The purpose of this first web page is to describe, in a conceptual manner, how weather forecasts are prepared.
If you ask 10 meteorologists how they prepare their forecasts, you will likely get ten different answers. Nevertheless, there will be many commonalities among the ten responses. The diagram below is a conceptual description of how a forecast can be prepared. All forecasts start with weather data. At that point the process breaks into two branches. The right-hand branch make extensive use of computer processing to objectively analyze data, feed these data into numerical weather prediction (NWP) models, which in turn produce a variety of output parameters and statistical forecasts.
The left-hand branch makes use of human analysis skills and experience. After an initial review of data, including objective analysis information, an initial synthesis produces an understanding of what is happening in the atmosphere and, more importantly, why. At that point the initial picture of the atmosphere is used to evaluate the computer forecasts. After a final synthesis of all available information, a final forecast is prepared.
In the following sections, each of these pieces of the process will be discussed in more detail. Remember that forecast preparation is not a "cook book" process. Even though you may start your forecast process in a similar way each day, at some point, the current weather situation will dictate what you examine and how you use this information.
|Analysis||< <||Objective Analysis|
|Initial Synthesis||NWP Models|
|Evaluate NWP||<<<||Computer Forecast|
All weather forecasts start with real weather data. These data are collected from a variety of sources including human surface observations, automated surface observations, rawinsonde observations, wind profilers, aircrfaft, satellites, and radar. Each observation platform provides one piece of the puzzle that makes up a total picture of the atmosphere at some point in time. Past observations provide a time series of information to evaluate changes in the state of the atmosphere.
Real data tell you what is actually happening in the atmosphere. In a mathematical sense, forecasting is an initial value problem. If you don't have a good picture of where the atmosphere is starting, it can be difficult to accurately determine its future state. This is particularly important for forecasts of short time durations (0 to 6 hours). Be sure the forecast follows from what you see outside the window!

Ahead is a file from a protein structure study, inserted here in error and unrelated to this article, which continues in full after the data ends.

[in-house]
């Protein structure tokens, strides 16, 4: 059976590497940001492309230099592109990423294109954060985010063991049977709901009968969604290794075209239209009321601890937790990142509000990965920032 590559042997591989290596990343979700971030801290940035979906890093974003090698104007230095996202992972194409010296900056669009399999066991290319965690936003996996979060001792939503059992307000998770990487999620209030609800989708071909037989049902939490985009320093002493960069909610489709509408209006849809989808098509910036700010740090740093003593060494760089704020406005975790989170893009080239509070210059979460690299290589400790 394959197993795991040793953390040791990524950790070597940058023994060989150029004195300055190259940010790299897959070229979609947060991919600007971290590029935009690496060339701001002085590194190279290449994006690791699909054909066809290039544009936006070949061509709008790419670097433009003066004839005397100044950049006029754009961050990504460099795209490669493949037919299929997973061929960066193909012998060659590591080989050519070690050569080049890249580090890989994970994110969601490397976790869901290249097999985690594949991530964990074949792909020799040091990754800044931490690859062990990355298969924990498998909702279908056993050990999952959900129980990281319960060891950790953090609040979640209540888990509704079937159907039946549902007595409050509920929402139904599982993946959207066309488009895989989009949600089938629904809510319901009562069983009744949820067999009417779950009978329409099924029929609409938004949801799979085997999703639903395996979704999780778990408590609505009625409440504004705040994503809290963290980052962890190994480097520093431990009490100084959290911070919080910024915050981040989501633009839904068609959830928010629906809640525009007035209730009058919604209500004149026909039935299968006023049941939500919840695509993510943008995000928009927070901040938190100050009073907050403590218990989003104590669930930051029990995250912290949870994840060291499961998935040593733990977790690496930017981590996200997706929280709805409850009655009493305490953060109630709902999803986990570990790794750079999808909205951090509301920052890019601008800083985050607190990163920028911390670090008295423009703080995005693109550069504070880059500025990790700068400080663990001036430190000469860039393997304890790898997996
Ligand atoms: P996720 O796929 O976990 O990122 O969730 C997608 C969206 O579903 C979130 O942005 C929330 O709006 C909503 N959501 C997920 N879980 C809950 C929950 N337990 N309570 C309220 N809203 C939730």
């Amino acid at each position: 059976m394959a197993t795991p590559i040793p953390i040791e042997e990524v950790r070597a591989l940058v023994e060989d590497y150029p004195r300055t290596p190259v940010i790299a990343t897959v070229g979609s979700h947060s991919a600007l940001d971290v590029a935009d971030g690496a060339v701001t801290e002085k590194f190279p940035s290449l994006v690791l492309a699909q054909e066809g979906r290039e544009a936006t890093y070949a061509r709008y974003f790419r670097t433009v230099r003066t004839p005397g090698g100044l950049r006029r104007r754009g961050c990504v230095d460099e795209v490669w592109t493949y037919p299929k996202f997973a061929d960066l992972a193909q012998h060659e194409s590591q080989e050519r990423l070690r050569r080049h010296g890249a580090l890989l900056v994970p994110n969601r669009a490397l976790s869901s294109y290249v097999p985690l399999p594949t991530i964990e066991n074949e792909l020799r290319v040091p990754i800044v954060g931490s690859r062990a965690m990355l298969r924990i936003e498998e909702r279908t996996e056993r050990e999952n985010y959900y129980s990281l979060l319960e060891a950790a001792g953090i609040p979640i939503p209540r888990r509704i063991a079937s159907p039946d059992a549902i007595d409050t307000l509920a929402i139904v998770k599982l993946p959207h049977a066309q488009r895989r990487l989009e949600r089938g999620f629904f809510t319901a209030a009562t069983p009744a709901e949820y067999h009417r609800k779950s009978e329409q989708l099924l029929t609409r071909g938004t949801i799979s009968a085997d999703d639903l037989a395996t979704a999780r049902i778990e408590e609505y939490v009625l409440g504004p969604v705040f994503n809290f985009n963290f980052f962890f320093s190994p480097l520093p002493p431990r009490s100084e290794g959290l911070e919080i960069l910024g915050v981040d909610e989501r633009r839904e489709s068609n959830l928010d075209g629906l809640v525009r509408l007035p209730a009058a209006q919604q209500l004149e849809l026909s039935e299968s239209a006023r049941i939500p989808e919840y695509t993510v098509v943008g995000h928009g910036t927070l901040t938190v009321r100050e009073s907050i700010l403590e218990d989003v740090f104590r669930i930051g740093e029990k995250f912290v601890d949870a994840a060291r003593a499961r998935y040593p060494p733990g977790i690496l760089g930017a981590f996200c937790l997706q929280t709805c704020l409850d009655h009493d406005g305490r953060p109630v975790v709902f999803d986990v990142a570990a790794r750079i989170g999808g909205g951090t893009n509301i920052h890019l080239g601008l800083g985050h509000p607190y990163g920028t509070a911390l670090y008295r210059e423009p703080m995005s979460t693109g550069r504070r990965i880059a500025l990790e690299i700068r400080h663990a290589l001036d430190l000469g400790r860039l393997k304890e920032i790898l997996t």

In order to make sense of the vast amount of data available, you must "analyze" it. What does analysis mean? The American Heritage Dictionary of the English Language dictionary defines analysis as:
The Glossary of Meteorology defines it as follows:
a detailed study of the state of the atmosphere based on actual observations,|
usually including a separation of the entity into its component patterns and
involving the drawing of families of isopleths for various elements
This process usually consists of drawing and interpreting the patterns of winds, pressure, pressure change, temperature, humidity, clouds, and hygrometers. Each element is examined separately in order to provide the analyst with a better understanding of the current state of the atmosphere and on-going physical processes.
Part of this analysis process is the use of derived parameter, that is, quantities calculated from observational data via objective computer analysis. Derived parameters include such things as moisture flux divergence or temperature advection. These parameters can be evaluated qualitatively, but objective analysis often gives a more detailed picture.
Once you have taken things apart, you need to put them back together using synthesis. Synthesis is defined as:
The overall purpose of the analysis-synthesis process is to develop a complete understanding of why the atmosphere is doing what it's doing. Why is the current weather occurring?There are several processes that can be used to accomplish this goal:
Running parallel to the human analysis-synthesis process is the computer processing of weather data. In most cases this processing starts with objective analysis or OA. The purpose of OA is to transform weather observations that are irregularly spaced onto to a regularly spaced grid. These gridded data sets are used to initialize numerical forecast models and also allow the analyst to calculate "derived parameter" such as temperature advection.
There are several methods used to perform OA. They will not be covered here in detail but a brief description is in order:
As noted above, the objective analysis provides an initial set of data that are used by numerical models. Numerical models are mathematical representations of atmospheric parameters and processes. Most models use some form of the hydrodynamic equations to predict wind, temperature, moisture or other atmospheric parameters.
Several numerical prediction models are run operationally and are available for forecaster use. Check the National Centers for Environmental Prediction website for the latest information on currently available forecast models.